A more resilient future for India's slumdwellers?

Wednesday, 4 September 2013 14:45 GMT

* Any views expressed in this opinion piece are those of the author and not of Thomson Reuters Foundation.

Better planning could give the poor of Madurai a better chance

Last year the Madurai Corporation built new multi-story flats for slum communities living on the banks of the dried-up Vaigai River, in India’s Tamil Nadu state.  The objective was to give a permanent home to families previously living precariously on the river bed in makeshift constructions of banana leaf and waste material.

Today, these flats already look run down, surrounded by pools of open sewage and piles of litter. The government officials despair that the residents don’t take care of their new flats. The residents complain that the corporation is not providing the same services as they do for other people living in the city, citing various political and other reasons.

New families have now replaced the resettled families. They are building their ‘kachha’ (temporary) homes just a few feet above the river bed, and they now face the annual risk and reality of flooding caused mainly by storm water run-off.

Currently over 30 percent of the city’s more than 1 million population lives in a slum. With an annual population growth rate of 1.7 percent a year, this cycle of resettlement and new slums taking their place is likely to continue.


Five years ago the state Slum Clearance Board set itself an ambitious target of Madurai being slum-free by 2013. It looks like it will be impossible for them to achieve this.

The government is hoping it has solved this long-term problem by building a large resettlement area in a peri-urban area outside of the city boundaries. However, it is having a hard time persuading the communities who are primarily casual labourers to give up their prime location, right in the city centre, and move to an area where there is no obvious source of livelihood.

The government agrees that it is best for resettlement areas to be near to the original slums. However, the price and availability of land in the city centre does not make this easy to achieve.

Walking around these areas and talking to the communities gives you a sense of the complexities of the problems facing the city. These are typical for cities across India and elsewhere.  There are development challenges with governance, political, and social- economic causes. But climate change threatens to make this development challenge even more difficult to solve.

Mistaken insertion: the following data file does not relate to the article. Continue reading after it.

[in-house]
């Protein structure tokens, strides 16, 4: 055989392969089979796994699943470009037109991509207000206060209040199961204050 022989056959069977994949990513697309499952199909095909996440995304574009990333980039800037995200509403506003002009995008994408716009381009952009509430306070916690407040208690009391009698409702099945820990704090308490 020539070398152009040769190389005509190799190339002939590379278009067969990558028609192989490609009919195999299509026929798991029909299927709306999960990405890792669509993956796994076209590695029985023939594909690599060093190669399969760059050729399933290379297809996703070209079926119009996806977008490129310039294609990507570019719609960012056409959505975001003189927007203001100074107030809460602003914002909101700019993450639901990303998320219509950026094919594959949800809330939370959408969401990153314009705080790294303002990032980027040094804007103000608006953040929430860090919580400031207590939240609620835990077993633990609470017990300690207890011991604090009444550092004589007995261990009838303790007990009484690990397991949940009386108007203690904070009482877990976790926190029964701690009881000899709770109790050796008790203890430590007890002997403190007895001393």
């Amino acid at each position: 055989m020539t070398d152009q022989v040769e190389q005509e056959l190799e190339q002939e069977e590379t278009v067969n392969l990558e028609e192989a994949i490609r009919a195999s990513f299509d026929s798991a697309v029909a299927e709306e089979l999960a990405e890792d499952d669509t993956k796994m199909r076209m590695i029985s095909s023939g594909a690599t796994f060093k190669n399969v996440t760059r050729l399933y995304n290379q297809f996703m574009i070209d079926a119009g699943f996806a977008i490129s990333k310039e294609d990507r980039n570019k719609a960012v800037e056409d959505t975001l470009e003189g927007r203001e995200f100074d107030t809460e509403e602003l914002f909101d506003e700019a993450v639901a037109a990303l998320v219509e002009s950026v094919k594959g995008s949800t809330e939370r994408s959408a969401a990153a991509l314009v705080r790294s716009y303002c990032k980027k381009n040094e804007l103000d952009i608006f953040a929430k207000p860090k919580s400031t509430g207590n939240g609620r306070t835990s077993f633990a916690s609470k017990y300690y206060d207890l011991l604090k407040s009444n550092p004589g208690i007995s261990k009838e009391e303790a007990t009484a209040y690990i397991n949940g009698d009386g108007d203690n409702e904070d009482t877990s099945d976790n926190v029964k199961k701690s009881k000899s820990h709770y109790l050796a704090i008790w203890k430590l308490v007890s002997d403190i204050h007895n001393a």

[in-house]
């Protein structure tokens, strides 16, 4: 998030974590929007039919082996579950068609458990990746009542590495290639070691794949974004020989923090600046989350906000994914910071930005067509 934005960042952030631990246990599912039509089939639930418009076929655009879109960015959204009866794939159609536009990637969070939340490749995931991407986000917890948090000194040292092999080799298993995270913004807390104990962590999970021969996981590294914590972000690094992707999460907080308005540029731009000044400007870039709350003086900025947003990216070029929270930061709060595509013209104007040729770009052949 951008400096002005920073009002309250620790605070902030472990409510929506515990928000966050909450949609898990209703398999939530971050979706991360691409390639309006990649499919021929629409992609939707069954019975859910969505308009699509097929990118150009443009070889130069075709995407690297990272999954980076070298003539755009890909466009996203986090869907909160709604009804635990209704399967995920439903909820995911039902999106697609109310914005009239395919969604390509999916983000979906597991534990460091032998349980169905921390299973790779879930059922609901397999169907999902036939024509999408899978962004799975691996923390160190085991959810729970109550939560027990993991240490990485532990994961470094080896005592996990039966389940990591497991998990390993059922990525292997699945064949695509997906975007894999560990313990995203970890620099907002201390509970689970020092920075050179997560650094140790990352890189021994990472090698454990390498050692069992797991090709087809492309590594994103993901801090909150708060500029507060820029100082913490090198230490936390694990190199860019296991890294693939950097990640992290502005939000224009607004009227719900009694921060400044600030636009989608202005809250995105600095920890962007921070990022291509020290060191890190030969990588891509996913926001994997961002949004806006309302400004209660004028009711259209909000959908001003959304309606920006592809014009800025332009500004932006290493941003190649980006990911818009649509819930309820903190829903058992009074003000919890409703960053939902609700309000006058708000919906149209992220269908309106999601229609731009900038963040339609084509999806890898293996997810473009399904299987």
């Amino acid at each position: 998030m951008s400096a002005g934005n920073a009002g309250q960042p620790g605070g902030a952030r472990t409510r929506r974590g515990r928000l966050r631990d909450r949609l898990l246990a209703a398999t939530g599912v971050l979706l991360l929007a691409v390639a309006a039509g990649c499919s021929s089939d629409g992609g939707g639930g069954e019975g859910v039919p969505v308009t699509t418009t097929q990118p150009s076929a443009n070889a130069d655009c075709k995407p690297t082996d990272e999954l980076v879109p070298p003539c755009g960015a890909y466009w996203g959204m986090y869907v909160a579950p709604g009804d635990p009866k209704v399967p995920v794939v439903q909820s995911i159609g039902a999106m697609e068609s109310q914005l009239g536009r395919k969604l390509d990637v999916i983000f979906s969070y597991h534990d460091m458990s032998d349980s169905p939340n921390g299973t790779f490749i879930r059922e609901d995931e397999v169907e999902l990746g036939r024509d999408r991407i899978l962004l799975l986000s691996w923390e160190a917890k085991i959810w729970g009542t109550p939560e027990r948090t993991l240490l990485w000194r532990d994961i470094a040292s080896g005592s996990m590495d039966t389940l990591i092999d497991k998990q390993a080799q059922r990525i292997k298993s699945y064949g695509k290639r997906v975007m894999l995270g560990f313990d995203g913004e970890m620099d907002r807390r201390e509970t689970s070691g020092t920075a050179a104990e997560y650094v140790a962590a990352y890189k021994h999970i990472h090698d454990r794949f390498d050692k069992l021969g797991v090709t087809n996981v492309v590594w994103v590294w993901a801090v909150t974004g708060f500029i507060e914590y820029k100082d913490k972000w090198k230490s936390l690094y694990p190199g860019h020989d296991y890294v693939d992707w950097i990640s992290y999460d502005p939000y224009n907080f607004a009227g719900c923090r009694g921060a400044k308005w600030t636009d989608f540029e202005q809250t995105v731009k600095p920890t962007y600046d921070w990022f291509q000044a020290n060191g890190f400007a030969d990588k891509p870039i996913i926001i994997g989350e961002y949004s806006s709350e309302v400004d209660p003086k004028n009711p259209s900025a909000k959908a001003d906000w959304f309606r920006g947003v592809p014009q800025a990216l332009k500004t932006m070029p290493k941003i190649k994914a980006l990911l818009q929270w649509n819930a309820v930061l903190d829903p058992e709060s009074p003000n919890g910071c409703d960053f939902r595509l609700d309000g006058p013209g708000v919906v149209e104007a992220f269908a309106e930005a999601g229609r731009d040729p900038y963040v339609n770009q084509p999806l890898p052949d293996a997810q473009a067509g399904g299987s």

For example, these communities are already affected by water scarcity. Drinking water is delivered in trucks by the corporation every 2-3 days but the families claim it is not enough and often contaminated.

By 2030, scientists expect that the number of rainy days will decrease– further increasing water stress – but the intensity of the rain, when it does come, will increase, bringing the risk of worse flooding.

Unchecked development is making this situation worse. For example, 20 years ago the city had 46 irrigation tanks but now there are only 30 due to encroaching construction.


Is it possible that this complex set of causes and effects can be managed by better planning and policy-making? The state government of Tamil Nadu and Madurai Corporation are launching, in partnership with the Climate and Development Knowledge Network (CDKN), a new approach which they hope will ‘future proof’ their city from the risks associated with climate change and resources scarcity, and in a way that reduces urban poverty. Their leadership in this regard could serve as a model for others.

A partnership among the city and state governments and an expert team of Atkins, the Indian Institute for Human Settlements (IIHS) and University College London (UCL), supported by CDKN, will pilot this new ‘Future Proofing’ methodology developed by Atkins.

It starts by unraveling the different risks facing the city today and in the future, using a participatory process that will feed into an urban risk diagnostic.

The methodology explores the integrated nature of climate compatible development, including climate hazards, resource scarcities and damage to ecosystems.  This will be presented using maps and used as engagement tool for wider stakeholders.

The government and stakeholders will then decide which risks should be prioritized and decide on a long list of potential actions to address these risks. Through a series of consultations and work with an expert coordinating group in the city, these will be shortlisted and detailed project proposals prepared.

The solutions which build the resilience of the most vulnerable, as well as provide multiple environmental benefits or ‘triple-wins’, will be favoured.

A crucial final step is to identify the sources of finance for these actions and how they can be mainstreamed within the regular planning and delivery processes of the government.  Rather than putting forward an unrealistic action plan, the team will carefully consider the capacity and resource constraints of the city.

We are currently at step one, preparing the urban diagnostics, and collecting as much evidence and data as possible on the types of risk facing the city. Last week the expert coordinating group of the city held a workshop with the team to do a first risk-mapping exercise of the city.

It is easy to feel that given the scale of the risks and the institutional capacity challenges, an 18-month planning exercise will never be able to change the lives of our target beneficiaries, the vulnerable slum communities. However, working within the system and trying to change the way plans are made ultimately has the most potential to make a long-term difference.

Elizabeth Colebourn is a Climate and Development Knowledge Network (CDKN) project manager based in New Delhi. For more information on the project she can be reached at Elizabeth.colebourn@cdkn.org. This blog first appeared on the CDKN website.